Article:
Recently I've read Fon Hayeks book "Denationalisation of Money", where he suggests to stop the central bank monopoly upon the money supply. Create competitive private currencies and let the free market provide the optimal quantity (and variety) of monetary products.

On the other hand we can imagine a situation opposite to Hayeks: global monopoly. 1 currency for the entire world, regulated by 1 central bank.

Are there any good mathematical models, that allow us to foresee, what would happen in the national and global economy in both cases:

  1. Total annihilation of the central bank, all the money is emitted by competing private organizations.
  2. All the money supply in the world is provided by 1 authority.
  • Economics is as much science as it is black magic. I'm sure there are all sorts of models out there, but I imagine it'd be hard to say they were anything other than SWAGs – user1530 Oct 31 '15 at 20:02
  • And how would the entities of 1) back up their money? I am private entity #1, if I do not need to back up my money the best thing I can do is print as much money until the value of the things I can buy with that money is not enough to the cost of physically printing that money... the not-so-technical name for that situation is scam. – SJuan76 Nov 2 '15 at 4:23
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    @SJuan76 Mr. Hayek says, that in the market this behaviour will be blocked by the competing money producers. If someone prints too much money, other money will be used. Plus we have an example of bitcoin, where emission is limited by the algorithm. – user4035 Nov 2 '15 at 11:55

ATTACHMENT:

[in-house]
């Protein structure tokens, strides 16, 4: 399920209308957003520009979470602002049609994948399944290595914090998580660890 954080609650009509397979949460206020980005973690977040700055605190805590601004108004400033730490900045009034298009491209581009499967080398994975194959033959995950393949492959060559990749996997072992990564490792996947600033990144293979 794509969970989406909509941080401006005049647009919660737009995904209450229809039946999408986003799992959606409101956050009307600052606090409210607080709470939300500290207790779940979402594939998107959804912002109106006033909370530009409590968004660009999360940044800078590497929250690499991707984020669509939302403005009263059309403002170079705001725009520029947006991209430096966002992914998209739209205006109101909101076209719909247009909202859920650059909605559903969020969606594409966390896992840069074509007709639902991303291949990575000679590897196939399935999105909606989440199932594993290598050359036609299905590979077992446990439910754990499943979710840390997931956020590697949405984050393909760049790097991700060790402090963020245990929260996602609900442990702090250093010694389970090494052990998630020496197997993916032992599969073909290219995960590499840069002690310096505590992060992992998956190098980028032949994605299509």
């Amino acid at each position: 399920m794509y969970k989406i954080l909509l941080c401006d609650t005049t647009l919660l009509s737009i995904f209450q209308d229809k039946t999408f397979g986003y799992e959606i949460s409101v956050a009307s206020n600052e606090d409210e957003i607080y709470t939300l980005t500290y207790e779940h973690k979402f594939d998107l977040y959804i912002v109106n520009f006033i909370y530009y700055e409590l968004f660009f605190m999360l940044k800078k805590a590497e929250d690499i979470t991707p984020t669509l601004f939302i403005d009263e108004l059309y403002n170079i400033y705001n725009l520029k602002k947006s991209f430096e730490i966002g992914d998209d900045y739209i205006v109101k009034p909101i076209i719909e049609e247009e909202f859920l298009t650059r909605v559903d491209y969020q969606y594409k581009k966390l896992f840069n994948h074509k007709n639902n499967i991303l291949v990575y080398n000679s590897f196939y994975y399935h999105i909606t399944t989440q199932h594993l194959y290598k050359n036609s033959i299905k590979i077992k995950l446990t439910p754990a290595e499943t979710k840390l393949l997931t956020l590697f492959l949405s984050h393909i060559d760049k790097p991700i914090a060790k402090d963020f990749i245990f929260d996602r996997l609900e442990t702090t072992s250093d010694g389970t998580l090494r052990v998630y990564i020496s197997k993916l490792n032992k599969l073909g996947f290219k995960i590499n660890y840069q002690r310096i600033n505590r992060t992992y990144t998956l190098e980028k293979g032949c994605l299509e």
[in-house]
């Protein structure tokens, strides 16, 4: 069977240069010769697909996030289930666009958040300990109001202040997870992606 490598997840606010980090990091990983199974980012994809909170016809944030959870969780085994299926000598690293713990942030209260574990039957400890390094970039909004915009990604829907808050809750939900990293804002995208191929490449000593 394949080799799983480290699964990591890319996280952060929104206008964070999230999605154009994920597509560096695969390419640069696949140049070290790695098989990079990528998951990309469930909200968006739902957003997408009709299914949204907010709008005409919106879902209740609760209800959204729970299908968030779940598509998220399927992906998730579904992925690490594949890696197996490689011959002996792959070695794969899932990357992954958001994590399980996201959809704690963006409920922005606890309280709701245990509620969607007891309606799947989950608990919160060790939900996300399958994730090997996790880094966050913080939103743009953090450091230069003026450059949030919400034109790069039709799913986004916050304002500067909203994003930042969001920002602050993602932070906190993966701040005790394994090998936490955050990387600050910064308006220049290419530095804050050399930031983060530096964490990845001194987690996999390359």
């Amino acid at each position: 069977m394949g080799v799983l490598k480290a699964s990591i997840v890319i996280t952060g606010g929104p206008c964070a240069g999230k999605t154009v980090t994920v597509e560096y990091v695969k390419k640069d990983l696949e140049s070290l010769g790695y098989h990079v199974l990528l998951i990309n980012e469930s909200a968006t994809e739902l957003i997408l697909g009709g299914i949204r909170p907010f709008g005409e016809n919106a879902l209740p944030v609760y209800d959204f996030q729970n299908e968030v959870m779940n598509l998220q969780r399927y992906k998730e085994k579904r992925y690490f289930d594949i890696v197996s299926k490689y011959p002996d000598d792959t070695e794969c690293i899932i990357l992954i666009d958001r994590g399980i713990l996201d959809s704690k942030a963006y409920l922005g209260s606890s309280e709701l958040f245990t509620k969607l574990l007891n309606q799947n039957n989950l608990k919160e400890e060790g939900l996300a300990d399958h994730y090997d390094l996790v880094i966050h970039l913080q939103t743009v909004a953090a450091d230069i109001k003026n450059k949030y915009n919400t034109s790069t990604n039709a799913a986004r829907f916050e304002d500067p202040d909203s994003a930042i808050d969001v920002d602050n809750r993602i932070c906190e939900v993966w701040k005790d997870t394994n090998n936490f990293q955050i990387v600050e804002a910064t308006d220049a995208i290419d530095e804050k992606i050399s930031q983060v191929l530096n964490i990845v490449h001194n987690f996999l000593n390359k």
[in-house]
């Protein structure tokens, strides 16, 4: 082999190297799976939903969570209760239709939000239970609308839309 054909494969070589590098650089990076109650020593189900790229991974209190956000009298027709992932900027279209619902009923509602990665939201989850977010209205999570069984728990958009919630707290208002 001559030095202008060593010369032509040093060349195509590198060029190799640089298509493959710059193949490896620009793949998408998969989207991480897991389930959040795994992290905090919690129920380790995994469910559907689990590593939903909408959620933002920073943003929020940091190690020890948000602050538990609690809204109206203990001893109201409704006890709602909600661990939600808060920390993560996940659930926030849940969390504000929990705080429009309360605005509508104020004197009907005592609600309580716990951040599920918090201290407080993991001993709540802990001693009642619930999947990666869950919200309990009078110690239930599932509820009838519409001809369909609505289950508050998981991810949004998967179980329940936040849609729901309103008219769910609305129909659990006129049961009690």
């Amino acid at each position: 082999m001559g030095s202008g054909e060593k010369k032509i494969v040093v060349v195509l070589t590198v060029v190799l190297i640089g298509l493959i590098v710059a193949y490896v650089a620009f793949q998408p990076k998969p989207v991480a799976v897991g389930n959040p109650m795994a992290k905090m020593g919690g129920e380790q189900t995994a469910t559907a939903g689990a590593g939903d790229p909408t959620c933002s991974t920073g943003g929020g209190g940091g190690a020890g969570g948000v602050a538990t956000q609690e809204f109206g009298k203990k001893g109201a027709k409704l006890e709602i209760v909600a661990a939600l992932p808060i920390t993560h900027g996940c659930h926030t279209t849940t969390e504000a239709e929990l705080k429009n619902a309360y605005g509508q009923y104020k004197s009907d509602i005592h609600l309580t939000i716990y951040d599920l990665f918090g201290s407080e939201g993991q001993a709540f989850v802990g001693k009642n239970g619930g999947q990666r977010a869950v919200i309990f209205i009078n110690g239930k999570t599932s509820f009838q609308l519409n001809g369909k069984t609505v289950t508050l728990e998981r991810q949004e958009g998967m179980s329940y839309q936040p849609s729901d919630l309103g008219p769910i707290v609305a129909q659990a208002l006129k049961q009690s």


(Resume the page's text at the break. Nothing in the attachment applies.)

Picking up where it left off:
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    @SJuan76 Your argument could be valid in In case of a very big market share of 1 company and it's ability to inflate the amount of money very quickly. But in case, when there are several competing stable currencies, if 1 issuer decides to overprint, it's exchange rate will decline, signalling to the public, that something is wrong with it. This process won't be instant. And eventually the public won't use this money at all and the company will bankrupt. Like Zimbabwe hyperinflation case: Zimbabwe dollar is gone. – user4035 Nov 2 '15 at 17:03
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    No, the ones hurt would be the ones that accepted that company money's. In fact, this has been done before many times, just that the company was selling "stock" or debt instead of "money". And, guess what? With no external (government) control, time and time again the temptation of printing too much of it has been to strong. These kinds of ideas are drawn on premises like "suppose that the market has perfect information and rational behavior" which are much like "imagine an spherical cow". – SJuan76 Nov 2 '15 at 17:45

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